Australia vows firm action on terror blasts
By Grant Holloway, CNN Sydney
CANBERRA, Australia (CNN) -- Australia's National Security Committee is meeting Monday to map out a promised "firm" response to terror threats in the wake of the Bali bombings.
The committee includes the Prime Minister John Howard, the defense minister and the attorney-general.
After the committee meets, Howard will then address Australia's parliament on the Bali situation at 2:00 p.m. Australian Eastern Standard time (0400 GMT).
And Australian Intelligence Security Organization officer and Federal Police agents have been sent to Bali to help Indonesian authorities track down the perpetrators of the attacks which have left at least 187 people dead.
Howard told media Sunday the government would be reviewing anti-terrorism security within the country.
He also urged Indonesia to allow other nations to help them deal with terrorism in the archipelago.
Howard said he respected Indonesian sovereignty and understood the sensitivities involved but said there needed to be a "willingness" for Indonesian authorities to sit down and discuss ways to deal with the terror problem.
Some Australian officials are already suggesting a radical Islamic group -- Jemaah Islamiyah (JI) -- may be responsible for the attacks.
JI has been referred to as the Southeast Asian arm of al Qaeda and is headed by Indonesian cleric Abu Bakar Baasyir.
Bashir has denied any involvement in the blasts, instead laying the blame at the feet of the United States. (Cleric denies involvement)
Michael McKinley, a strategic analyst from the Australian National University, told CNN Monday that there were many groups with grievances in Indonesia and JI was simply the group which most readily sprung to mind.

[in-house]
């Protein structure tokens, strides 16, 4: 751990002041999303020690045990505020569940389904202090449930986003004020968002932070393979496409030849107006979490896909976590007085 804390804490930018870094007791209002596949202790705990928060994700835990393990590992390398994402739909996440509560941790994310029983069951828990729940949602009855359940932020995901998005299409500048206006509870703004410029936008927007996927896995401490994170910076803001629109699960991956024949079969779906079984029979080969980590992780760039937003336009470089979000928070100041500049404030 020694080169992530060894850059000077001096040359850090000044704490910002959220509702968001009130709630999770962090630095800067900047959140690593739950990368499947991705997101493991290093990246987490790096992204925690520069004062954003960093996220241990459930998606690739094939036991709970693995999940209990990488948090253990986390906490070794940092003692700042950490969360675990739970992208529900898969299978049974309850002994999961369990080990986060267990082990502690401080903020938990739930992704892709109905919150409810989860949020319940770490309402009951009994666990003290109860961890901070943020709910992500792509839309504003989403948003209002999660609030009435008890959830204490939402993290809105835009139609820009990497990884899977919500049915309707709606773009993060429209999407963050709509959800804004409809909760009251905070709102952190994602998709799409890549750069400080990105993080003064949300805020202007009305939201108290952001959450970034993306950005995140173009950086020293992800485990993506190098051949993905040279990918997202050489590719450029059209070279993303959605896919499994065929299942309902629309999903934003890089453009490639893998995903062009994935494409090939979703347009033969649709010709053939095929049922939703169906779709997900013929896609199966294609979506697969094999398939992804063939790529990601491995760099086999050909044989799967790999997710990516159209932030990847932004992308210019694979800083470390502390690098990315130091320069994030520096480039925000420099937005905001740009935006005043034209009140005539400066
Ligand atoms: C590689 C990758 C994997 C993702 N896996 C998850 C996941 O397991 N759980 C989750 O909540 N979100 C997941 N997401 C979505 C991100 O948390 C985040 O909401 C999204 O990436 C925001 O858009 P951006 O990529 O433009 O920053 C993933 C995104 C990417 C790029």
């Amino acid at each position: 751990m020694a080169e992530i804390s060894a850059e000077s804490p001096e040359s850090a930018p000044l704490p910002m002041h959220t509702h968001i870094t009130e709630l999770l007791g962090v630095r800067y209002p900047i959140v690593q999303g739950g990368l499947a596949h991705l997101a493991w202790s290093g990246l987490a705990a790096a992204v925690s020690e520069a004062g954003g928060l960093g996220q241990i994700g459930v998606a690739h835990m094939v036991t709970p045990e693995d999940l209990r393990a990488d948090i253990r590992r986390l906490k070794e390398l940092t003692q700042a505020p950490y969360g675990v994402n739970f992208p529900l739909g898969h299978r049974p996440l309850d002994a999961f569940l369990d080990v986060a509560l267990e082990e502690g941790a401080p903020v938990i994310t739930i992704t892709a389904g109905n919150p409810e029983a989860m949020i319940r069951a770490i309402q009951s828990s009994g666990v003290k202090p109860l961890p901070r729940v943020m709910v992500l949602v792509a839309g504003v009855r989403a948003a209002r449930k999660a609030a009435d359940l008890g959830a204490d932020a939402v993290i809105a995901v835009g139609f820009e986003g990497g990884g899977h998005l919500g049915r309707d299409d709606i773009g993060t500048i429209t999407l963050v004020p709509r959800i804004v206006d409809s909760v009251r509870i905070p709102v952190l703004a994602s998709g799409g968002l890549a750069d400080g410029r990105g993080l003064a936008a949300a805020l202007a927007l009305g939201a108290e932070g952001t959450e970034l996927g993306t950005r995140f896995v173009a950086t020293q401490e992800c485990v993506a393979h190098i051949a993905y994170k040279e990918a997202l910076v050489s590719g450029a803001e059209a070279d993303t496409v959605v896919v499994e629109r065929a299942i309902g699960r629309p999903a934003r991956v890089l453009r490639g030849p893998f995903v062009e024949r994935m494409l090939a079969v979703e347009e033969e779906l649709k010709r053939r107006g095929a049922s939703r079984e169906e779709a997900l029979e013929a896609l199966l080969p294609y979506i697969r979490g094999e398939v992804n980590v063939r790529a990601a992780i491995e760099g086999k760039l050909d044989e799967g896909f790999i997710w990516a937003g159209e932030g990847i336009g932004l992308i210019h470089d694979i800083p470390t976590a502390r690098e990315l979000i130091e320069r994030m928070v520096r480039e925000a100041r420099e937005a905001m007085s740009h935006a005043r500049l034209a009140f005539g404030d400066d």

But he said JI did had a grievance against Westerners and it was "at least worthy of speculation" that this was a JI attack against Australians because of their support for the United States.
He stressed there was still a wide spectrum of possibilities of who might be responsible.
Too early to say
Howard earlier denied suggestions the attacks were aimed at Australians because of the government's strong support for the U.S. administration of George W. Bush and the war on terror.
Bali is an extremely popular tourist destination for Australians with around 300,000 visitors each year to the island paradise.
Howard said the pattern of terror attacks was anti-Western and it was too early to say if there was a particular Australian component to this incident.
"I think a totally inaccurate proposition and what makes it inaccurate is the fact that citizens of other countries, that have taken what could either be called a neutral stance or a completely different stance from Australia, have had their citizens killed in terrorist attacks," Howard said.
There have also been suggestions that Indonesian authorities had warnings of the Bali attacks but did not pass them on.
Howard, however, said there had been no specific warnings about these attacks.
"There have been some general expressions repeatedly and we have expressed our concern in relation to them to the Indonesian Government and so have the Americans," Howard said.
"But there are a lot of terrorist groups, a number of terrorist cells in Indonesia, and that is a matter of public knowledge and public record and it has been a matter of concern expressed by me."
He said that concern had led to the signing of a memorandum of understanding on terrorism six or nine months ago between Canberra and Jakarta.
Howard told Australia's Channel 9 on Sunday night that what Australia wanted in response to the attack was a "measured, sensible but powerful reaction".